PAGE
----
This Morning In Yellowstone

The nice thing about AM club is that we can pretty much do what I want. There’s no curriculum or expectation for learning – my job is just to keep the kids occupied and safe for the morning. The downside is that there’s no paid planning, so mostly I just keep on my toes.

I got a text from my mom this morning saying that they were on Geyser Hill in Yellowstone. Texting isn’t exactly forbidden at my job, in fact, Imageit’s how I communicate with my offsite supervisor. So I read it to the kids, and then we wrote back and asked for pictures. In the meantime, we talked about Yellowstone and geysers and watched some videos of geysers erupting and a quick clip on how they worked. My dad sent some nice photos and tomorrow I will bring in my laptop so we can watch a video he made of our trip to Yellowstone back in 1995.

The reality is that it’s 2012, and people have smartphones and no one wants to keep them locked in their closet or stowed away in their purses. There are too many ways they can enrich what we do as teachers and care providers, and if we don’t have them in our pockets, we will miss out on the best opportunities to use them.


Helicopter Tag

I just wanted to share a cool activity some girls and I came up with as an exercise in compromise. One really wanted helicopter during free play and another wanted to tag, so we came up with something for both of them.

Basically, it starts like tag, but first person who gets tagged picks up a rope and spins for helicopter. When somebody misses the jump, the rope gets dropped, and everybody scatters because the person who missed the jump is it. Play continues in this pattern, although a child who is dizzy can ask a rec leader to take their turn spinning the rope for them.

It was a nice example of a compromise where things turn out better than anyone originally thought.

Helicopter, for the uninformed, is basically a group jump rope game. One child spins the rope, low to the ground. The other kids stand in place and try to jump over it. It can be played with a short jump rope, but if you have a bigger group, the best thing to use for jump rope is the kind of clothesline that feels like a computer cable, but has no wires inside. They’ll have it at your local giant hardware store for cheap.

Teachable Moment: Graphs and Charts

A teachable moment: chart about our lunch beveragesAt the end of the school year, I started eating lunch on Wednesday with some of the older preschoolers who were staying for our afternoon “Reading Ready, Math Smart,” program. Basically we are our sack lunches, cleaned up, and sang some reading and math songs I had on my iPhone. A pretty exciting thing happened on one of those days, though. We were all talking about what flavor juice we had for lunch, and the kids were trying to keep track of how many of each kind of juice was represented.

It seemed like the perfect opportunity to teach them about making a chart, so I strode over to the pad, grabbed a marker and drew a chart, with a picture to indicate each flavor, and then a face for each kid who had a juice box. We talked about it. One of the other teachers came in with her pop, and we added that to the graph.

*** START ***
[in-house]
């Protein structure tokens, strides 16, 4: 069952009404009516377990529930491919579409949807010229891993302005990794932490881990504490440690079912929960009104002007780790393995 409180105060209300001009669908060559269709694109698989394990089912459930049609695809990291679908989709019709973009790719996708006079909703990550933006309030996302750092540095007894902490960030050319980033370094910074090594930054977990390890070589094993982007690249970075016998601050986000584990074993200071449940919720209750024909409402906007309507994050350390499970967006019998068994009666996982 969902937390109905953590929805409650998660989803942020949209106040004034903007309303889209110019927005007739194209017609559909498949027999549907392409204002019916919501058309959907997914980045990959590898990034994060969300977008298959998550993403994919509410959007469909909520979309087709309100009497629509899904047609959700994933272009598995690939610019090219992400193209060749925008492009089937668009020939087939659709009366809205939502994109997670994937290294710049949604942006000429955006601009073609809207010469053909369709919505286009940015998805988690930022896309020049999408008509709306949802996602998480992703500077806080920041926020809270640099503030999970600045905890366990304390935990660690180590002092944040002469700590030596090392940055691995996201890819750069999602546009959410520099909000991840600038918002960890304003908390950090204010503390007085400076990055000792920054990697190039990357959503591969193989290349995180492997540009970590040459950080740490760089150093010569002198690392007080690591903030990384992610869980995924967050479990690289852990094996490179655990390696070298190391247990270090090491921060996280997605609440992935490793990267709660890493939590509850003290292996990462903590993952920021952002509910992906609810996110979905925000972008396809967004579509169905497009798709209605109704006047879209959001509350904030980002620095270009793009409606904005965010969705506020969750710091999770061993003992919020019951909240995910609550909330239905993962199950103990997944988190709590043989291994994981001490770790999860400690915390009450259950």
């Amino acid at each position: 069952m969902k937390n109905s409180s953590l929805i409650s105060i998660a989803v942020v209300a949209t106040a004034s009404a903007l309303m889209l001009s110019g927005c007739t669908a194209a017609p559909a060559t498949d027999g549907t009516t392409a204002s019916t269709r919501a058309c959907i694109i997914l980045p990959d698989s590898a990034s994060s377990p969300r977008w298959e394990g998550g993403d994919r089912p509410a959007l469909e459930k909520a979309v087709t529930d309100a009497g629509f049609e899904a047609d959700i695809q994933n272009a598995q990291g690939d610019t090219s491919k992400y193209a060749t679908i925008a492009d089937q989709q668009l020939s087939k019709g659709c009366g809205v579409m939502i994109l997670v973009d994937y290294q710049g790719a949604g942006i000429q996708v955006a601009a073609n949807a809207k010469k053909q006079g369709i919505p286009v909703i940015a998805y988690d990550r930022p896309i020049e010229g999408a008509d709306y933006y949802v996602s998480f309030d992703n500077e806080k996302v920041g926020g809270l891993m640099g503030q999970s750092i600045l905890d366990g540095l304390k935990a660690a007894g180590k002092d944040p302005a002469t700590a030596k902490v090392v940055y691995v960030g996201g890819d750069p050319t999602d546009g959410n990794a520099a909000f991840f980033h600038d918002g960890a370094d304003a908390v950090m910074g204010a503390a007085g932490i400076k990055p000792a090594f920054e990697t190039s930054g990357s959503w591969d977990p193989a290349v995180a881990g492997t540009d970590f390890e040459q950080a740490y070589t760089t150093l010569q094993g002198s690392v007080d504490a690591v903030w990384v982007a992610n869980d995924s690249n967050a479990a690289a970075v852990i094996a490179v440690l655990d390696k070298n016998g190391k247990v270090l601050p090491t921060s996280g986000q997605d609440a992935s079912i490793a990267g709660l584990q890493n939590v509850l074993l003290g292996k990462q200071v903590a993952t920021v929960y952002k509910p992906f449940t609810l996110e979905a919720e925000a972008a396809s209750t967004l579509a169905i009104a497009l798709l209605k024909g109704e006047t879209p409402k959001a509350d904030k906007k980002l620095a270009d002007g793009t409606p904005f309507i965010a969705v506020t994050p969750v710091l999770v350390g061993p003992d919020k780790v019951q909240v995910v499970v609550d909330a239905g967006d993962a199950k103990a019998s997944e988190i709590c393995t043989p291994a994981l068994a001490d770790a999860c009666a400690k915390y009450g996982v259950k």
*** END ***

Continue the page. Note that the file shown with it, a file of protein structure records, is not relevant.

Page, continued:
Without much thinking about it, we had just hit Illinois Early Learning standard 10.A.ECa. And that was way more interesting than fruit snacks.


We wanted to hand out medals at our end-of-year picnic, so we chose an Olympics theme for the last week or so of school. With the Summer Games happening in London this year, we thought it was a great time to get the twos (well, threes now) some background knowledge so that they could enjoy the games with their families this summer.

We’ve had a lot of sports books out from the library this year, and this was no exception. Petra filled up the book nook with titles on summer sports. I went online and found some nice clips from past Olympics and a video of this year’s torch-lighting ceremony in Athens.

Several of the little boys were fascinated with the freestyle wrestling and we had a lengthy if basic conversation about how this was stuff for watching, not doing. I explained that the Olympic athletes had special training to keep from getting hurt. Maybe I should have just skipped that sport altogether, but in my defense, those were some fascinated kids.

We did two craft projects relating to the Toddler-Made Olympic TorchesOlympics. I didn’t get a picture of the first one, but it was pretty basic. We took Styrofoam cups and dipped them in different colors of paint and made our own pictures of the Olympic Rings. I did this with one child at a time so that we could talk a little about the whole thing while we worked.

Petra came up with this amazing torch craft. Basically, it’s a Styrofoam cup with the bottom cut out and taped to a paper towel roll (masking tape). The kids wrapped the torch body in tinfoil and then glued in the tissue paper to be the flame.

When their parents came to pick them up, we sent them out of the door holding their torches while we sang the Olympic theme. “Dah DAH dah dah dah DAH dah.”

Catching Up

When I took the third job at Sylvan late last fall, I no longer had any time to write about what I was doing with the kids. I kept taking pictures and posting stuff on pinterest, because that was easy, but it started to feel like I could choose between eating and sleeping and having time to reflect on my lessons. With $260 a month in student loan payments (and that’s after I paid off more than half of my total debt), I didn’t have much choice about working more hours.

The school year is pretty much wound down though, and now I have time to go through the photos and start writing. It might seem a little strange to read about our Chinese New Year activities in June, but stick with me, and we’ll get through everything and have a lot of fun doing it.

I’ve made a list of things to write about, but the posts will not be chronological.